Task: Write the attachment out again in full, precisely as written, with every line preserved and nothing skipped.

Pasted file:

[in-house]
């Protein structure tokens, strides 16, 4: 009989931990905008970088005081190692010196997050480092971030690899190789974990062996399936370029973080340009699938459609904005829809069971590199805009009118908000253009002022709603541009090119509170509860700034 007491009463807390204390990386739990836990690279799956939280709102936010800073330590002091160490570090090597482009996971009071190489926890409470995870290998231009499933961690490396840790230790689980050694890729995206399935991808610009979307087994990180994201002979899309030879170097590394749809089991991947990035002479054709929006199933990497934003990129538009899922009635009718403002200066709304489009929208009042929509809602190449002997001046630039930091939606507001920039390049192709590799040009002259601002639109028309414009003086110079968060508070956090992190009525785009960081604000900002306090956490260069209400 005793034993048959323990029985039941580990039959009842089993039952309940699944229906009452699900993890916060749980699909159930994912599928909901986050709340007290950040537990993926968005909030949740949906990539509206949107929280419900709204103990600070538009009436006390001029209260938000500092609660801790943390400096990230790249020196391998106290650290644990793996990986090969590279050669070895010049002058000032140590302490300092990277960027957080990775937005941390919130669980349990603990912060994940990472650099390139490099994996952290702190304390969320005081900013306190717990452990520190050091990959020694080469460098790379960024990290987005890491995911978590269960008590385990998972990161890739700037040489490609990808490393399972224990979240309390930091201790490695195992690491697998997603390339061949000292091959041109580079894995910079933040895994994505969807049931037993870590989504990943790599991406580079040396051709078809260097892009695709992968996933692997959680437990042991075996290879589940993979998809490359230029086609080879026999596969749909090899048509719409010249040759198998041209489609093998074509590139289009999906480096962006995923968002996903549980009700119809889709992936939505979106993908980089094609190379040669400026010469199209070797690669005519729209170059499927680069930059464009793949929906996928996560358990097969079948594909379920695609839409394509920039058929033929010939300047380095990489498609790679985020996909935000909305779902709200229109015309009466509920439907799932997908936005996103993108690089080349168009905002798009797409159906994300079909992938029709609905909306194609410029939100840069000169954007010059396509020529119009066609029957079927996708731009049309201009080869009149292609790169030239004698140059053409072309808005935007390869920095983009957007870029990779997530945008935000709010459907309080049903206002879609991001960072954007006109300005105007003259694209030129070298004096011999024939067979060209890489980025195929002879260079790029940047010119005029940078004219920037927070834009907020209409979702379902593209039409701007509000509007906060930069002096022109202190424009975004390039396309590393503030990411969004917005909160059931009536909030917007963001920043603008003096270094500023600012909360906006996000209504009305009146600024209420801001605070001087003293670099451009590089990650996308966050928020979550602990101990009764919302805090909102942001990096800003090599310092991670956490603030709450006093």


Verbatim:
[in-house]
């Protein structure tokens, strides 16, 4: 009989931990905008970088005081190692010196997050480092971030690899190789974990062996399936370029973080340009699938459609904005829809069971590199805009009118908000253009002022709603541009090119509170509860700034 007491009463807390204390990386739990836990690279799956939280709102936010800073330590002091160490570090090597482009996971009071190489926890409470995870290998231009499933961690490396840790230790689980050694890729995206399935991808610009979307087994990180994201002979899309030879170097590394749809089991991947990035002479054709929006199933990497934003990129538009899922009635009718403002200066709304489009929208009042929509809602190449002997001046630039930091939606507001920039390049192709590799040009002259601002639109028309414009003086110079968060508070956090992190009525785009960081604000900002306090956490260069209400 005793034993048959323990029985039941580990039959009842089993039952309940699944229906009452699900993890916060749980699909159930994912599928909901986050709340007290950040537990993926968005909030949740949906990539509206949107929280419900709204103990600070538009009436006390001029209260938000500092609660801790943390400096990230790249020196391998106290650290644990793996990986090969590279050669070895010049002058000032140590302490300092990277960027957080990775937005941390919130669980349990603990912060994940990472650099390139490099994996952290702190304390969320005081900013306190717990452990520190050091990959020694080469460098790379960024990290987005890491995911978590269960008590385990998972990161890739700037040489490609990808490393399972224990979240309390930091201790490695195992690491697998997603390339061949000292091959041109580079894995910079933040895994994505969807049931037993870590989504990943790599991406580079040396051709078809260097892009695709992968996933692997959680437990042991075996290879589940993979998809490359230029086609080879026999596969749909090899048509719409010249040759198998041209489609093998074509590139289009999906480096962006995923968002996903549980009700119809889709992936939505979106993908980089094609190379040669400026010469199209070797690669005519729209170059499927680069930059464009793949929906996928996560358990097969079948594909379920695609839409394509920039058929033929010939300047380095990489498609790679985020996909935000909305779902709200229109015309009466509920439907799932997908936005996103993108690089080349168009905002798009797409159906994300079909992938029709609905909306194609410029939100840069000169954007010059396509020529119009066609029957079927996708731009049309201009080869009149292609790169030239004698140059053409072309808005935007390869920095983009957007870029990779997530945008935000709010459907309080049903206002879609991001960072954007006109300005105007003259694209030129070298004096011999024939067979060209890489980025195929002879260079790029940047010119005029940078004219920037927070834009907020209409979702379902593209039409701007509000509007906060930069002096022109202190424009975004390039396309590393503030990411969004917005909160059931009536909030917007963001920043603008003096270094500023600012909360906006996000209504009305009146600024209420801001605070001087003293670099451009590089990650996308966050928020979550602990101990009764919302805090909102942001990096800003090599310092991670956490603030709450006093």